British Scientists Use Patients’ Own Adult Stem Cells to Help Avoid Hip Replacement
by Steven Ertelt
September 1, 2009
London, England (LifeNews.com) — British scientists have pioneered a breakthrough technique involving adult stem cell research to help patients who may otherwise need a hip replacement. The new technique, which involves the use of a patient’s own stem cells, shows adult cells continue to be more promising them embryonic ones.
Doctors in Southampton are relying on a patient’s stem cells to rejuvenate dead hip bones. They are using purified cells from bone marrow extracted from the back of the pelvis.
Patients involved in the breakthrough therapy are hailing the results, saying they are able to walk again without pain and without the need for hip replacement surgery.
Doctors at Spire hospital told the London Telegraph newspaper that six patients were involved in the trials and five of the six patients met with success after the adult stem cell transplants.
The stem cells used in the process are mixed with cleaned, ground-up bone from another patient after a hip replacement operation. The mixture of stem cells and bone is used to fill in the cavities in the patient’s bones in the hip area.
Carl Millard, told the newspaper that, following the use of the adult stem cells, he can walk normally and without pain.
"I feel great," he said. "If this can prevent people having to have a hip replacement, I think it is wonderful."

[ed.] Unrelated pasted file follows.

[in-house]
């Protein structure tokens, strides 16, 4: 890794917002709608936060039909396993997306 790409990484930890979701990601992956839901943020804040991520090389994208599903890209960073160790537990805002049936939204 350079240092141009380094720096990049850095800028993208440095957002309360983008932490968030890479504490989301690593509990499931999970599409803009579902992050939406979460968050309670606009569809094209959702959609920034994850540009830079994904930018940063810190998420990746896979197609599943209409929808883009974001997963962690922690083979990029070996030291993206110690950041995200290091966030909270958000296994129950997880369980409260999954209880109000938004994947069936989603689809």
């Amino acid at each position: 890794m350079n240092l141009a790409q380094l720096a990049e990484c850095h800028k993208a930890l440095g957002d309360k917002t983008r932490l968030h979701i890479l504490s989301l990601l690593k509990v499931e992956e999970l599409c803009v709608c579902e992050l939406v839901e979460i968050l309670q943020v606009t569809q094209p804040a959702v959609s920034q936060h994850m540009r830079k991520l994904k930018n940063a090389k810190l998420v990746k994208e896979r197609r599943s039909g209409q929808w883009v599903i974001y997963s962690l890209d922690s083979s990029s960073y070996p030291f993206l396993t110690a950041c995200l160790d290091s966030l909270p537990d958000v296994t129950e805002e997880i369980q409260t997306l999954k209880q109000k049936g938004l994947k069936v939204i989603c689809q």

Without the adult stem cell therapy, Millar’s bone would have collapsed and he would have required a hip replacement surgery to install an artificial joint.
Prof Richard Oreffo, of Southampton University, says the next step in the research is to replace the donated bone with an artificial chemical compound that will help the stem cells grow. He explained to Sky News that adult stem cell technology can be used to repair human skeletal tissue and stem cells used chemical signals to attract blood vessels.
"Bone is a living vibrant tissue. These stem cells generate new tissue and drive new blood vessel formation to bring in nutrients," he said. "Just as people need cornflakes and sugar in the morning, so cells need nutrients to grow and survive – and that is what is so important here."
With hundreds of thousands of hip and knee replacement surgeries taking place every year, the research could prove helpful for many patients.
While adult stem cells are helping patients now, embryonic stem cells have never been tried on humans because of significant problems in animal research.
The problems include tumor growth and immune system rejection issues.
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